2. Write fast
OK, so you know how to write papers (see point 1 above). Now, here’s the thing – to really stand out, you need to learn how to do it quickly. Most areas of science move very quickly, and therefore your PI probably spends most of their time in fear of being scooped. You are no use to your PI if you take 6 months to go from results to a first draft of a paper.
I’ll try and give some benchmarks: last year, I wrote a grant application in 3 days, totally 4808 words. So that’s 1800 words of properly referenced and formatted, structured and edited scientific text per day. At that rate, a 35000 word thesis would have taken me less than 3 weeks to write. I’d say most PIs can write a first draft paper in 2-3 days. You’re not a PI, so you can take longer, but we’re talking 1-2 weeks maximum here. Here’s some rough ideas of what I would expect from a good post-doc:
- Time from results to a first draft paper: 1-2 weeks
- Time taken to write 30 minute powerpoint presentation: 1-2 hours
- Time taken to write conference poster: 1 hour
There are always going to be cases where the above expectations are too high – but remember, the point of this post is that I’m telling you how to stand out from everyone else.
3. Know more than your PI
This can be split into i) knowledge, and ii) skills. Let’s tackle the first one, knowledge:
Picture the scene. You open up your e-mail software, and sat in your inbox is an e-mail from your PI. They’ve found a paper, very recently published, it’s relevant to your project, they’re excited about it and they think you should read it. Good. This happens in labs all the time throughout the World.
Now reverse the scenario – your PI is opening their e-mail software, and the e-mail is from you, the post-doc, about a hot-off-the-press paper that you think is relevant. You’re excited about it and you think they should read it. That. That’s what you need to do to stand out.
Now, onto skills. The very, very best way to ensure you are employed constantly is to have skills that are in demand; to be able to do something that people need. I can’t really say much more than that – just figure out the one skill that your PI needs above anything else and learn it; become irreplaceable. You’d be amazed how quickly PIs will find funding to keep you on if your skills are i) rare, and ii) essential for their future research. (HINT: from my own experience, bioinformatics skills are a good bet)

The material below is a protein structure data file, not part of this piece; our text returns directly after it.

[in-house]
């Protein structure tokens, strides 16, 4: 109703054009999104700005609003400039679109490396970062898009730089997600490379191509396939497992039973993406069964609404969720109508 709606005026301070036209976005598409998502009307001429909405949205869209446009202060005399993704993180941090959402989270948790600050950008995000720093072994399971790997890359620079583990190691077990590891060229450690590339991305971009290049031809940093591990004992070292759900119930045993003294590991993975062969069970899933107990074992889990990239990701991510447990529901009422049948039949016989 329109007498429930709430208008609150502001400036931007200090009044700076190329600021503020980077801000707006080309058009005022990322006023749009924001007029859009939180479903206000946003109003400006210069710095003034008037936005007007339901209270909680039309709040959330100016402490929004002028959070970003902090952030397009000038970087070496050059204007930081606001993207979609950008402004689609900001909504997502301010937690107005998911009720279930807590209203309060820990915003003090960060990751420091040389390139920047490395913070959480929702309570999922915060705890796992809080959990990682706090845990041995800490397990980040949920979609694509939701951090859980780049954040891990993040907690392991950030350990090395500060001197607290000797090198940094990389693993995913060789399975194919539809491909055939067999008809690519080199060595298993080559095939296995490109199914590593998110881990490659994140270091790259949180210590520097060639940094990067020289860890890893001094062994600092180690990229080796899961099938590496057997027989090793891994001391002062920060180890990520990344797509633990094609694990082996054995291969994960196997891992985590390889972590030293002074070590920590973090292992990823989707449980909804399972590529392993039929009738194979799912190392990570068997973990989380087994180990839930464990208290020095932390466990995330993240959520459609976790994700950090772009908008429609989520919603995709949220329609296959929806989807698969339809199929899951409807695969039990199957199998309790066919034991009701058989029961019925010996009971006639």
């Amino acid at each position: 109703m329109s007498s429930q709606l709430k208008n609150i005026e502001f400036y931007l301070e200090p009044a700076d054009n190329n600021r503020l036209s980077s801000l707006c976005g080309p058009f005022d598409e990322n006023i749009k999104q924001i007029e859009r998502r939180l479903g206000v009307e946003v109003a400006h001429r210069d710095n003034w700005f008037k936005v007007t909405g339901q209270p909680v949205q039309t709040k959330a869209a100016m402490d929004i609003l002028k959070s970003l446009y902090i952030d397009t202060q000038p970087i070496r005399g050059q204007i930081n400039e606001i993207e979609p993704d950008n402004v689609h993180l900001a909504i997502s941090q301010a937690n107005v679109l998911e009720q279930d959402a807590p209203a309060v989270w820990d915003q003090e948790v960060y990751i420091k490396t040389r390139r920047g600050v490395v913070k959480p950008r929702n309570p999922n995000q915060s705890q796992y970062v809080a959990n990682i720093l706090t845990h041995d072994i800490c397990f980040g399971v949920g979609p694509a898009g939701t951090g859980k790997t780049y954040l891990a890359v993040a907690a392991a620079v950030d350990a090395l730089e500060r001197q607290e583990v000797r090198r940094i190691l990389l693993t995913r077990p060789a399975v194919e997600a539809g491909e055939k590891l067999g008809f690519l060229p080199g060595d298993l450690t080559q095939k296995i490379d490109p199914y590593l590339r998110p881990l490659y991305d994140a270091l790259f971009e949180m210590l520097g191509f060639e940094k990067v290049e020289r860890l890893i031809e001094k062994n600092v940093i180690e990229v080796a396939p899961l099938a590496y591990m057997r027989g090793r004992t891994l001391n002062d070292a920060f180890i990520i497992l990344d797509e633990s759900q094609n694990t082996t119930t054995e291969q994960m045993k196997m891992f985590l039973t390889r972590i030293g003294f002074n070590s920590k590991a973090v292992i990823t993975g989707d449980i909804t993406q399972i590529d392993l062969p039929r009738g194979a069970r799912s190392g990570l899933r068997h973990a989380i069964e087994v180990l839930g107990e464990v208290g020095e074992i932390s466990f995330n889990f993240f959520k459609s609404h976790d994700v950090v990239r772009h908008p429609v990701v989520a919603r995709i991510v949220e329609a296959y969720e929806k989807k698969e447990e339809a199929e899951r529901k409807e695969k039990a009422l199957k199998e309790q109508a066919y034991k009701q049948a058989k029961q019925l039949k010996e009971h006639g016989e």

4. Finish stuff
I’m going to invoke “Watson’s 90:10” rule here (others may have coined this already; please tell me if so!). Basically, the rule states that:
90% of the work will take 10% of the time; the remaining 10% of the work will take 90% of the time
I invoke this in many different scenarios, so don’t get confused, but in this scenario I mean that, often, the published paper is the 10%. Don’t underestimate how much work it is, or how long it will take. Be the person who can do the 90% and the 10%.
You may not be aware of it, but there are many theories of roles within teams, and you can read about some of those roles here: http://en.wikipedia.org/wiki/Team_Role_Inventories. In particular, look at the “Finisher” role, which I replicate here:
The Finisher is a perfectionist and will often go the extra mile to make sure everything is “just right,” and the things he or she delivers can be trusted to have been double-checked and then checked again. The Completer Finisher has a strong inward sense of the need for accuracy, and sets his or her own high standards rather than working on the encouragement of others. They may frustrate their teammates by worrying excessively about minor details and by refusing to delegate tasks that they do not trust anyone else to perform.